Suburban Submarkets Will Lead Boston Multifamily Market’s Recovery in 2021

by Taylor Williams

By Steve Callahan Jr., vice president of business development, Callahan Construction Managers

Despite the turmoil caused by the COVID-19 pandemic, Boston has experienced significant job growth over the last 12 to 18 months in the life sciences, healthcare, technology and finance sectors.

The health of these industries will require that employees in these fields have access to much needed, reasonably priced housing as companies continue to grow and build, creating more local jobs.

Steve Callahan, Jr.,

Steve Callahan, Jr., Callahan Construction Managers

Demand for rental housing over the past few years has been mostly driven by millennials who work in these fields. This trend is expected to continue as young professionals in these sectors no longer need to commute to the office by virtue of the pandemic forcing many companies to adopt work-from-home programs. In addition, these renters are seeking to upgrade to larger units with more modern amenities and access to outdoor spaces and activities.

More than 7,100 units were delivered last year in the Boston area, only slightly less than the cyclical high of nearly 7,500 apartments added in 2018. However, most projects that were either started or delivered in 2020 were aimed at lifestyle renters in or near Boston’s city center. This could spell trouble for Boston’s upscale rent growth in the short term due to high rents in the area causing tenants to look outward toward the suburbs.

The COVID-19-induced recession impacted urban submarkets much more than suburban ones in 2020. As a result, suburban submarkets will lead the multifamily sector’s recovery in 2021 while urban submarkets will lag, according to a new report from CBRE.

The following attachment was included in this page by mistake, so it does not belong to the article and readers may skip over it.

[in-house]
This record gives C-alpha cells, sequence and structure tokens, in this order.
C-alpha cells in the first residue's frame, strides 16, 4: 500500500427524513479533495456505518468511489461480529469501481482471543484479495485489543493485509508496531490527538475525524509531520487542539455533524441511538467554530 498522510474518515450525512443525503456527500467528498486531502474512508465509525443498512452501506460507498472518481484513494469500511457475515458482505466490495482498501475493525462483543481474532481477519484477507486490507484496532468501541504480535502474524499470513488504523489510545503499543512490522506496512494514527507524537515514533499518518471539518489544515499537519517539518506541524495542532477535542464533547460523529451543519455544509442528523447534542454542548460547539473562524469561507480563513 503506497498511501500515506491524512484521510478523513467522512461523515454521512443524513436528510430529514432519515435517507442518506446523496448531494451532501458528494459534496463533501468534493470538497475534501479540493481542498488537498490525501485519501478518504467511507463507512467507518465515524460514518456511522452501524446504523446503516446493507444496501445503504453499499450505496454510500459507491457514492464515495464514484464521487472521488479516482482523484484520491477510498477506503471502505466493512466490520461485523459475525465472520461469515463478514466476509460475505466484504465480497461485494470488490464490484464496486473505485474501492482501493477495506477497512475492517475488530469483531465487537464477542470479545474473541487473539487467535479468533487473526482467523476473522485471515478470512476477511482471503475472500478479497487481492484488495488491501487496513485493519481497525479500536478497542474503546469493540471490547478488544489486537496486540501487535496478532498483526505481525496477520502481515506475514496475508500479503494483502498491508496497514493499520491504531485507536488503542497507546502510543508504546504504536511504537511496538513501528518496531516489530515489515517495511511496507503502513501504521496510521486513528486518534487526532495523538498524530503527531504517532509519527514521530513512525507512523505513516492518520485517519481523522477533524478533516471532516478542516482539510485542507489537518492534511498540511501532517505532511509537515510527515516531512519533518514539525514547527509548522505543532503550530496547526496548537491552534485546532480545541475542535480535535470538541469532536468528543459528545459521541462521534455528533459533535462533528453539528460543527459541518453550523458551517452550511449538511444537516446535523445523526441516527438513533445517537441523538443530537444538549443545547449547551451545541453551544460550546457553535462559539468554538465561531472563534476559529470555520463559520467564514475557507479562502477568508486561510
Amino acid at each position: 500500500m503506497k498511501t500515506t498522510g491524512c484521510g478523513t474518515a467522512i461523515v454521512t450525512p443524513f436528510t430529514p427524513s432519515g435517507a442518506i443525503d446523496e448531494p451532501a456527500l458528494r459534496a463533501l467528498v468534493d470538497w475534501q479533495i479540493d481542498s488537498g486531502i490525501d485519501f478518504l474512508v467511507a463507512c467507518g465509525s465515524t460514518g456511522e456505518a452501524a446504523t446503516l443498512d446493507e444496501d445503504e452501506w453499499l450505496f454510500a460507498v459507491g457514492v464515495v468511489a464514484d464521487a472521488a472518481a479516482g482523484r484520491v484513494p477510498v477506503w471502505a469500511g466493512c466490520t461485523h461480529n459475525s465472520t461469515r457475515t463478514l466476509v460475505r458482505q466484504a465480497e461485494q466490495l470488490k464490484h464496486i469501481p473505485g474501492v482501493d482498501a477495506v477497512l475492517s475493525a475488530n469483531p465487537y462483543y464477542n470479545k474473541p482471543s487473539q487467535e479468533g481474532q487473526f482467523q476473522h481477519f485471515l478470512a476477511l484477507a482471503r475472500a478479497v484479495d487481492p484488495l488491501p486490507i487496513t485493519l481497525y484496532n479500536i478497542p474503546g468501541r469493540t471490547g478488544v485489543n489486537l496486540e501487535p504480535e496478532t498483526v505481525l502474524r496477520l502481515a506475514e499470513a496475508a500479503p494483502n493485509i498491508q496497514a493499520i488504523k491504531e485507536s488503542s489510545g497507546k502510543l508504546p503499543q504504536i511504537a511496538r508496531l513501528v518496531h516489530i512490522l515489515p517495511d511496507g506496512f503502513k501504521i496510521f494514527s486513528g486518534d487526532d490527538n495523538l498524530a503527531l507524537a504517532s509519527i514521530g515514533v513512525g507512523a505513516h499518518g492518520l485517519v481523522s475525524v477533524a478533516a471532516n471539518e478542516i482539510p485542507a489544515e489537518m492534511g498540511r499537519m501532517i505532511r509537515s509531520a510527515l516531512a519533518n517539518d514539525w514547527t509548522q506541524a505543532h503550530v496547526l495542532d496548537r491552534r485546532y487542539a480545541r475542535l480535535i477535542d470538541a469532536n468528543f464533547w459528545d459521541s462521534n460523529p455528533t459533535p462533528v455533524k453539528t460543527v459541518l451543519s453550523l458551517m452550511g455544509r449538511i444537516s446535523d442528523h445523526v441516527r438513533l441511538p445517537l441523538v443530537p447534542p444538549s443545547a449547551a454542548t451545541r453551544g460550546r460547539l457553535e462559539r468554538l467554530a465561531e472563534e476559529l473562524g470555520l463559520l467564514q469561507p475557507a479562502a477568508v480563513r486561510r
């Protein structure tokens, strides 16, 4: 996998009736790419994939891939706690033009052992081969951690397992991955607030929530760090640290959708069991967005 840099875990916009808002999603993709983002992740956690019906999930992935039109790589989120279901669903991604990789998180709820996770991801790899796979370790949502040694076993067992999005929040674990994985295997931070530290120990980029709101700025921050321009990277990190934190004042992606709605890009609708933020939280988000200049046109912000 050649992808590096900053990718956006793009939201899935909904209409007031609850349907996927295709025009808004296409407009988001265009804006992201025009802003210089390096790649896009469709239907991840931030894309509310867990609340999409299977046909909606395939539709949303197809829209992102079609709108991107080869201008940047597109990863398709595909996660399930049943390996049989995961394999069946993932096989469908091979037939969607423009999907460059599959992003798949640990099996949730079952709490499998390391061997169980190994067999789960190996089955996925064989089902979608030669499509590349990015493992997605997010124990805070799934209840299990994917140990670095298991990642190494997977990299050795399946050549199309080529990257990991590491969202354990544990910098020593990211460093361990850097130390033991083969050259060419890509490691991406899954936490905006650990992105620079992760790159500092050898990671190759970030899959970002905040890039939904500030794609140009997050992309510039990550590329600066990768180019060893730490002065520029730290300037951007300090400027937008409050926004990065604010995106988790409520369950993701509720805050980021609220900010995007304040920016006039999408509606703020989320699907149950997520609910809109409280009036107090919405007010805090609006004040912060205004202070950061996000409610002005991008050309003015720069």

The appeal of the urban market has been reduced by remote working requirements, the closing of urban amenities, the reluctance to use public transit and a desire for more living space and greater access to the outdoors. In addition, the high cost of living of urban apartments intensified the decline of these submarkets and this product type, as millennials are reaching life stages where urban living is often traded in for larger housing options in less-dense submarkets.

All that said, there are no indications that 2020’s decline in urban multifamily demand is permanent, even though urban submarkets will lag in the multifamily sector’s overall recovery. Less-expensive suburban submarkets held up well in 2020 and are positioned to lead overall market performance in 2021.

CBRE forecasts a return to pre-COVID vacancy levels and a 6 percent increase in net effective rents over the course of 2021, with a full market recovery occurring in early 2022. The economic rebound will lead to rising multifamily demand, largely from increasing remote working flexibility and “unbundling”— a term that describes certain renters moving out of their parents’ homes or those of friends — as job opportunities provide more financial freedom to live independently.

Despite headwinds, developers recognize the long-term potential for new, investment-grade assets in gateway markets. Freddie Mac sees several reasons for optimism that the multifamily market will rebound in 2021, including a boost in originations and positive rent growth in most markets.

We are still seeing solid interest for apartments just outside Boston, and Callahan is currently working on multiple multifamily developments in the Greater Boston area that have recently broken ground or are expected to in 2021. These projects include Broadstone Watch City in Waltham, 5 Washington Street in Brighton, Breakwater in Lynn, Parkway Apartments in West Roxbury and Emblem 120 in Woburn.

As the risks associated with the pandemic start to dissipate, many tenants will continue to demand enhanced features and amenities such as fitness centers, pet areas, larger updated kitchens, coworking spaces  and proximity to coffee shops and restaurants to suit their new lifestyle and increased spending capacity.

More importantly for the apartment business, the percentage of apartments that are vacant has not risen much since the pandemic began — even among the hardest-hit luxury apartments. Just 5.4 percent of Class A apartments were empty at the end of 2020, up from 4.7 percent the year before, according to Marcus & Millichap.

As industry veterans, Callahan remains confident that demand for apartments will stay strong, and that demand will continue to drive construction to meet future needs.

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